(July 4, 1812-Sept. 7, 1903). Twelfth Presiding Bishop. He was born in Newburyport, Massachusetts. He graduated from Yale College in 1831 and worked for two years as a teacher. Clark was raised a Presbyterian. He studied at Princeton Theological Seminary and was licensed as a preacher after his... Read More »

The Bishop Clarkson School of Nursing was founded in 1888 in memory of Bishop Robert Harper Clarkson (1826-1884), the first Bishop of Nebraska. In 1981 it became the Bishop Clarkson College of Nursing and became a degree-granting institution. In 1993 it became a comprehensive, four-year college... Read More »

(July 27, 1923-June 12, 1984). Church historian. He was born in Clarksville, Tennessee. Clebsch received his B.A. from the University of Tennessee in 1946 and his B.D. in the same year from the Virginia Theological Seminary. He was ordained deacon on July 26, 1946, and priest on Sept. 28, 1947.... Read More »

(c. 150-215). Early church theologian. Titus Flavius Clemens was probably born in Athens. In 190 he succeeded his teacher, Pantaenus, as the head of the Catechetical School in Alexandria. In 202 he fled to Jerusalem because of the persecution of Emperor Severus. He was welcomed to Jerusalem by... Read More »

(d. c. 101). Usually considered the fourth Bishop of Rome, after Peter, Linus, and Anacletus, he is noted for his "The Letter of the Church of Rome to the Church of Corinth, Commonly Called Clement's First Letter." It was written around 96. The letter urges the Corinthian Church to restore the... Read More »

The upper part of a church building with windows for interior lighting. It rises above and "clears" the rest of the building.

Persons in holy orders, ordained for the ministry of bishop, priest, or deacon. The Episcopal Church canons concerning ordination for these ministries are equally applicable to men and women.

Of or concerning the clergy. For example, a clerical collar is a collar worn by a member of the clergy.

A pejorative term that indicates a condescending attitude by one or more members of the clergy, an exaggerated deference to the clergy, or an inappropriate concentration of power in the clergy. It also can indicate inappropriate influence of the clergy in secular matters.

Distinctive clothes worn by clergy that make the wearer identifiable as a member of the clergy. For example, a black shirt with a white clerical collar identifies the wearer as a member of the clergy. Clericals are clothes that may be worn in secular contexts, unlike vestments.

A meeting of clergy. It is often a meeting of clergy in a locality or deanery.

The clerk or secretary of the parish vestry records minutes of the vestry meetings. These minutes are approved by the vestry and kept in the permanent records of the parish. The clerk may or may not be a member of the vestry. The parish by-laws typically include provisions concerning selection and... Read More »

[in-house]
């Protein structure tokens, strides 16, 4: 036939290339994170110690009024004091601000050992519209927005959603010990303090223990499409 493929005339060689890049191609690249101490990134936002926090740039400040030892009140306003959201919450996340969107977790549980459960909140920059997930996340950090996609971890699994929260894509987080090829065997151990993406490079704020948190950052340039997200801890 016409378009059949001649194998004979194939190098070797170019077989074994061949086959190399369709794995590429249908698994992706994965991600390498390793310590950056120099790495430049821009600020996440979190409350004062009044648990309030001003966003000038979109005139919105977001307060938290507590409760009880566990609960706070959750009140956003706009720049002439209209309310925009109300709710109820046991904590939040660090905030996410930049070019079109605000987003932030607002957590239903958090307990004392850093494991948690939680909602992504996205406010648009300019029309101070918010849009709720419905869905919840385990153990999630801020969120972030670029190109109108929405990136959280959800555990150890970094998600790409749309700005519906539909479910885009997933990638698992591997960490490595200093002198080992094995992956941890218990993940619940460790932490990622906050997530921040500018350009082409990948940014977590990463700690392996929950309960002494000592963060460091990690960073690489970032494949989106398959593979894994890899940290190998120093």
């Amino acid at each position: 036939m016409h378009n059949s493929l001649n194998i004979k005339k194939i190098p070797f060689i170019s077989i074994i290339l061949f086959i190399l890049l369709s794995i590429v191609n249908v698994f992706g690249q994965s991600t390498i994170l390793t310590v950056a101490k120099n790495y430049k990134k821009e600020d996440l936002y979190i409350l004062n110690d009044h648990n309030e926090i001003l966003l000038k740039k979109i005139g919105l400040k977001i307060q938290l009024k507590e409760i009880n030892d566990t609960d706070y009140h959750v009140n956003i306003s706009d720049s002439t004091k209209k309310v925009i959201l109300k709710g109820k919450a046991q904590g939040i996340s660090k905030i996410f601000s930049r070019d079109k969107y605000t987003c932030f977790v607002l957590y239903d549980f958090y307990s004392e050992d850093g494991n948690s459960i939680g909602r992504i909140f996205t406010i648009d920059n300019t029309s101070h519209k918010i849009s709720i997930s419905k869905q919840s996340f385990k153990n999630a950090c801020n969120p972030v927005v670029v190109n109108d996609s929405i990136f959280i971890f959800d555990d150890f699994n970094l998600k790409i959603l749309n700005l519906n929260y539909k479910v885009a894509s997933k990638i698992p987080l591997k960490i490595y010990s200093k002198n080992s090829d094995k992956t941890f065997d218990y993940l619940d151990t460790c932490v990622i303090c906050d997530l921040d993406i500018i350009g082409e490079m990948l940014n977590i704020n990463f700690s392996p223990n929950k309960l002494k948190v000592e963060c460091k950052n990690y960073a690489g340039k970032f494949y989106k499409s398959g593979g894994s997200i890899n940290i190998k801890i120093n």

" Christians who feel called to the religious life under vows normally pass through a period of testing known as the novitiate. In traditional orders where habits are worn by the members, the novice receives the habit as part of the ceremony. The new novice is said to be "clothed" on this day. In... Read More »

(Feb. 5, 1796-Jan. 11, 1861). Bishop and evangelist. He was born in Bedford County, Virginia. He was raised a Presbyterian and educated privately. He was subsequently confirmed an Episcopalian and ordained a deacon on the same day, May 23, 1824. Cobbs was ordained to the priesthood on May 23, 1825... Read More »

(Apr. 16, 1769-Nov. 21, 1855). First person confirmed in Massachusetts. She was born in Boston and confirmed in 1786 at Christ Church, better known as Old North Church by Bishop Samuel Seabury. She loved the Prayer Book, which she called "the second greatest book in the world," and distributed... Read More »

(Jan. 20, 1830-Feb. 5, 1895). First rector of St. Paul's School, Concord, New Hampshire. He was born in Wilmington, Delaware. At the age of fifteen he entered St. Paul's College, College Point, Flushing, New York, where he studied under William Augustus Muhlenberg. In 1847 he entered the... Read More »

(June 28, 1803-June 21, 1885). Biblical scholar, liturgics scholar, student of church history, and educator. He was born in New London, Connecticut. Coit graduated from Yale College in 1821. He studied at Andover Theological Seminary, 1823-1824, and Princeton Theological Seminary, 1824-1825. His... Read More »

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Glossary definitions provided courtesy of Church Publishing Incorporated, New York, NY,(All Rights reserved) from "An Episcopal Dictionary of the Church, A User Friendly Reference for Episcopalians," Don S. Armentrout and Robert Boak Slocum, editors.